Why the customer car row may not flare up just yet

There is talk of problems in Melbourne with regard to the ongoing dispute over customer cars in Formula 1 but it may be that the Australian Grand Prix weekend will be a little quieter thaan many people think. There are several good reasons for this, not least the fact that it is very complicated trying to take legal actions in time zones which do not match with Europe and where there is a weekend in the middle of the likely dispute. This means that the amount of time in which action can be taken is limited. In addition the Concorde Agreement, around which the dispute centres, is a document ruled by British law and this getting the Australians involved does not really make a great deal of sense.

A more logical route would be to file any complaint in Europe where none of the above problems exist.

The first three races will, nonetheless, be very useful in the case because they will give a clear indication of the competitiveness of the Toro Rosso and the Super Aguri, the two cars at the centre of the dispute. If they do better than some of the other teams., there will be evidence that the rivals have suffered material damage and thus their cases are more likely to succeed. Taking action before any events have been run does not have quite the same impact.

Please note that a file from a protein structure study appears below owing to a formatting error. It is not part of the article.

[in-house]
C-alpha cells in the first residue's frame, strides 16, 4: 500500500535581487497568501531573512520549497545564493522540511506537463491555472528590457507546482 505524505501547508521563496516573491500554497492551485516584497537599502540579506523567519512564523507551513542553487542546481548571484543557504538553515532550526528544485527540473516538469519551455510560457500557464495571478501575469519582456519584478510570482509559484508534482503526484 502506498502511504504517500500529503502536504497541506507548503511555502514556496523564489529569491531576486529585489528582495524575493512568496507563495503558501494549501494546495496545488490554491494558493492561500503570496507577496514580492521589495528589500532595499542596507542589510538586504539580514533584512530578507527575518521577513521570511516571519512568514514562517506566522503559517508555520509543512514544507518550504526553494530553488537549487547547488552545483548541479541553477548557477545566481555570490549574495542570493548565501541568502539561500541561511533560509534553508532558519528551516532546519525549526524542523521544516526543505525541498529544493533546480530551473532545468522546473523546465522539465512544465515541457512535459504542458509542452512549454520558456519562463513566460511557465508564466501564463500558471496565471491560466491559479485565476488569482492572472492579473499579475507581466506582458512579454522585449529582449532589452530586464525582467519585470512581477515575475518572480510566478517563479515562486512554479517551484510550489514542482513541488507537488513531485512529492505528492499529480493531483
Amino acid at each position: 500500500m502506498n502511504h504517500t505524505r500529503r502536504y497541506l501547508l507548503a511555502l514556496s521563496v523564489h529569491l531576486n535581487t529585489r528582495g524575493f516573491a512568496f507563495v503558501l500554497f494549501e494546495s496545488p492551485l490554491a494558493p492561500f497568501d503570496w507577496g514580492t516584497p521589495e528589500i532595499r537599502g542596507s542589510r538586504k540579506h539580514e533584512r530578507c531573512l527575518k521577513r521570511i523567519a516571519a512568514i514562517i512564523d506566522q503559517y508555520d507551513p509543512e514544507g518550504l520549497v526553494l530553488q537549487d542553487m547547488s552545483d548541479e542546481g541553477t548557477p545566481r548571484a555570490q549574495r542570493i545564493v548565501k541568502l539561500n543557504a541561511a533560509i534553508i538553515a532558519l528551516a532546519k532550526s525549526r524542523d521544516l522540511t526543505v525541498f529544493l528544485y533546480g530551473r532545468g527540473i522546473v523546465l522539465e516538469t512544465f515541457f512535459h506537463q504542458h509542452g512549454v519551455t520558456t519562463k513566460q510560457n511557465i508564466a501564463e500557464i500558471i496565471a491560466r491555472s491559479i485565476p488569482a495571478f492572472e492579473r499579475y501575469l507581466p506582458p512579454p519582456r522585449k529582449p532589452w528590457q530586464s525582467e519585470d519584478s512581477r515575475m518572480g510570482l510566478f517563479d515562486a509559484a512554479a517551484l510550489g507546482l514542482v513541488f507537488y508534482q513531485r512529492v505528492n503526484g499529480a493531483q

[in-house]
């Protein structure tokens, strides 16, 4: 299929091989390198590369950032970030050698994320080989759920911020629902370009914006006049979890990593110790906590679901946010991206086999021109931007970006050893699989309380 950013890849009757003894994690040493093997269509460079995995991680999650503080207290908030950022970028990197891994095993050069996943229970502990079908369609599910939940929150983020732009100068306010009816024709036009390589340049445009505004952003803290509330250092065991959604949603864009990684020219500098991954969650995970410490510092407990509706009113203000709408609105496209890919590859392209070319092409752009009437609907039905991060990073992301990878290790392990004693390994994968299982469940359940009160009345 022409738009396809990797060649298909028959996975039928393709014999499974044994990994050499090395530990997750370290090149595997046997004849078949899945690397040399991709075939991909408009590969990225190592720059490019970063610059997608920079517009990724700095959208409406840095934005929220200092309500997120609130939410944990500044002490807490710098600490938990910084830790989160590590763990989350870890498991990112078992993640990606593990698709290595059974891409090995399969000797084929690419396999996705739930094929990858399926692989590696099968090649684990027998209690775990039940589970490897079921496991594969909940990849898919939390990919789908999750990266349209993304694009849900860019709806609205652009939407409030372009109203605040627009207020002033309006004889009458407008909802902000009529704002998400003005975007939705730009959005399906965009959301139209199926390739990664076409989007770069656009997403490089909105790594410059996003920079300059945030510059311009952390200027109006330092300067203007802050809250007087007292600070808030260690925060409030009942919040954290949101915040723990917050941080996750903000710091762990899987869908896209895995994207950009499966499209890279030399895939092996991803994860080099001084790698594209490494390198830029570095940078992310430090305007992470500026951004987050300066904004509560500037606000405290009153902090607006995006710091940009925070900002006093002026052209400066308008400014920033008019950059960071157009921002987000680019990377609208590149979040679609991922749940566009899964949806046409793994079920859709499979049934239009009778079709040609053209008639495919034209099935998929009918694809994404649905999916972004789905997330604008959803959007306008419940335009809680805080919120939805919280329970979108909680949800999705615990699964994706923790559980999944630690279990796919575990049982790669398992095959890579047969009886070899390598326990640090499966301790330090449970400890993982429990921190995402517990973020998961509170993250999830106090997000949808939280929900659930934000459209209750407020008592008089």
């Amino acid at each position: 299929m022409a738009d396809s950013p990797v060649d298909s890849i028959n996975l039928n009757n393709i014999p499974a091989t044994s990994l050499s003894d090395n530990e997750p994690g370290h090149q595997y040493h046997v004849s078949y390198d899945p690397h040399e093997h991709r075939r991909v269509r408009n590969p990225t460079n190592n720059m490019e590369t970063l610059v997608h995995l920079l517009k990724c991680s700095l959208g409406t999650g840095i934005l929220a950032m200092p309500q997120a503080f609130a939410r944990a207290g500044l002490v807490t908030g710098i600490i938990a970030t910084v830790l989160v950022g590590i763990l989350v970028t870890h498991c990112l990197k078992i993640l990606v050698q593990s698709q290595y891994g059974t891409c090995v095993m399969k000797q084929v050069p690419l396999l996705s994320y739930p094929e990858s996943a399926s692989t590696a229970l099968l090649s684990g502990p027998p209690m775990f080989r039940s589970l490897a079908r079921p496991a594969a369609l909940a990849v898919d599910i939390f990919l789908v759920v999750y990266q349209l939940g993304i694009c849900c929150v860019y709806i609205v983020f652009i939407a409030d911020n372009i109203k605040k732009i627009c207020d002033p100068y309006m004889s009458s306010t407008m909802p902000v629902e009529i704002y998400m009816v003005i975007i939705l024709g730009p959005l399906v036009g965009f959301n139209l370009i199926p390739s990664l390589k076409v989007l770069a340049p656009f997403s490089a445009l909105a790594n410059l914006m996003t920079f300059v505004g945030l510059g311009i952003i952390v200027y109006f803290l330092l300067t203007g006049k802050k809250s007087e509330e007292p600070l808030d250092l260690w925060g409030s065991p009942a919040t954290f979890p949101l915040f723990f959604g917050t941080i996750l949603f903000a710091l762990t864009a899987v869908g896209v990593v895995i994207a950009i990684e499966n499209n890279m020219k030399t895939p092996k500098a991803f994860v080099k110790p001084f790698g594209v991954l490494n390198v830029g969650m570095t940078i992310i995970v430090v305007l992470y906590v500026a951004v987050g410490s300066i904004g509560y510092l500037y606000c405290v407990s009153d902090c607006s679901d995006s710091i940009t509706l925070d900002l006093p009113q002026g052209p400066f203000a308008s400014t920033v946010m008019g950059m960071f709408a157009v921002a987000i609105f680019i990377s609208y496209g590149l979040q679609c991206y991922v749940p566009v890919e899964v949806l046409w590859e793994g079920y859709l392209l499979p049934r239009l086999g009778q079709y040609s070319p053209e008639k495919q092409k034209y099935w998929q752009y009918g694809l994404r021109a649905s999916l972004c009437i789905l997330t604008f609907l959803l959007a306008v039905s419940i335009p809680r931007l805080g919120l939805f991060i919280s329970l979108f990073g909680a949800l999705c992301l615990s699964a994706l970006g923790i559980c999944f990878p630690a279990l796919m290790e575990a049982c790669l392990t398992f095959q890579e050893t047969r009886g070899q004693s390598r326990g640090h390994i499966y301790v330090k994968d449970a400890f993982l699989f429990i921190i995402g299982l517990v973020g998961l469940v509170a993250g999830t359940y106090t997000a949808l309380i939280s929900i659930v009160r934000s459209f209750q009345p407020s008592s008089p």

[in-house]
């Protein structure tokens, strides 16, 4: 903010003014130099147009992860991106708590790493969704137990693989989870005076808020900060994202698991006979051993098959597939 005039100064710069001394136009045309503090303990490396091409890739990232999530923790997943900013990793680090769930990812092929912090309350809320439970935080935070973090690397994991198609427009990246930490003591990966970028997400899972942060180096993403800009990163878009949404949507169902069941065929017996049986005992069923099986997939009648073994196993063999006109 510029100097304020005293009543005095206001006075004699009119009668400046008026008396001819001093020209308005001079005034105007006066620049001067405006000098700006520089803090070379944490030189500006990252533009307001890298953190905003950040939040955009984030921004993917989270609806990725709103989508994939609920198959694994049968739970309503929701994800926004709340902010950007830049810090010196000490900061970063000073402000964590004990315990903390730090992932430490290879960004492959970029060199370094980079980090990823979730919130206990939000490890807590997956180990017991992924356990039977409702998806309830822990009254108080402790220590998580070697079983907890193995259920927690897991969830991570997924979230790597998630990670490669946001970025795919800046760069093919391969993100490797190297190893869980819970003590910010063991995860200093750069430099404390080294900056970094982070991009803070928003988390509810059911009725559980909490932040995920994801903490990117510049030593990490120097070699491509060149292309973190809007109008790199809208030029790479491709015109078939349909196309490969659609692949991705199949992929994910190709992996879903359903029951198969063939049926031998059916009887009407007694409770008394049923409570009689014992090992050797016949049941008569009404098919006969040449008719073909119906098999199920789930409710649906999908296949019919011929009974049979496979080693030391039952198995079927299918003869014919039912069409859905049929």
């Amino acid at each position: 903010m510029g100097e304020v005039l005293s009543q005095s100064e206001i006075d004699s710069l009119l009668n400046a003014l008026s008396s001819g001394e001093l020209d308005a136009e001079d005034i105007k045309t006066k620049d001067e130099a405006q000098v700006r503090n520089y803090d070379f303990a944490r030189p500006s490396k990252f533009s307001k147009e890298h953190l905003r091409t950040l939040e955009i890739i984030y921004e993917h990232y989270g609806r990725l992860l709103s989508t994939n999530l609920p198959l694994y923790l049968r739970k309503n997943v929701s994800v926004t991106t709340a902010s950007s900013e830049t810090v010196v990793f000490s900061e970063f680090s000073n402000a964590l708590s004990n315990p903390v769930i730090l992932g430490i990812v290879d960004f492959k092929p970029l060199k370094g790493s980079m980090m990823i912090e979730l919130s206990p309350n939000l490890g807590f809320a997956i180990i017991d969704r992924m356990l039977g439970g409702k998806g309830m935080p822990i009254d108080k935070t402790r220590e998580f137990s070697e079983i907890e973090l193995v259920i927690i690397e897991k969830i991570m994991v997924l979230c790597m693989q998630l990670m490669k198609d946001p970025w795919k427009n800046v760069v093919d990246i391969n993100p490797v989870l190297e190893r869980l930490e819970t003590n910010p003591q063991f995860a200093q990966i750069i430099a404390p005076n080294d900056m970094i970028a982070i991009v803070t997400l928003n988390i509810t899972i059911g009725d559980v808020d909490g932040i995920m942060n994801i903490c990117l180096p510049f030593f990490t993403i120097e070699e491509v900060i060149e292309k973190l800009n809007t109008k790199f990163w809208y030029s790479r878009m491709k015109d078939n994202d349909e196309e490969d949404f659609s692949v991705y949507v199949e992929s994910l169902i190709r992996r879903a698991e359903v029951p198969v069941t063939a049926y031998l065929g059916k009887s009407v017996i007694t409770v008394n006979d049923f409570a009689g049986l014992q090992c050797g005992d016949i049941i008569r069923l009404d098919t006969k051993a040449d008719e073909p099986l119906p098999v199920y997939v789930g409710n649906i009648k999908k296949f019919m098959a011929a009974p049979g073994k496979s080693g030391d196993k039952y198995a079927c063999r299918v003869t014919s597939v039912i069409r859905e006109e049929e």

On top of that there is always the possibility that some of the top teams will not do as well in the first three races as they might have hoped and if that turns out to be the case, the smaller teams may find themselves with bigger and more potent allies in the fight. One thinks, specifically, of Toyota.

Red Bull seems to be making no bones about the fact that the two cars are the same, instead arguing that there is a third party involved and thus that the arrangement meets the wording of the contract. This may be so but the danger is that any legal assessment of such a case would involve the question of whether the intention of the law was met. In a large percentage of cases, the intention overrules the wording.

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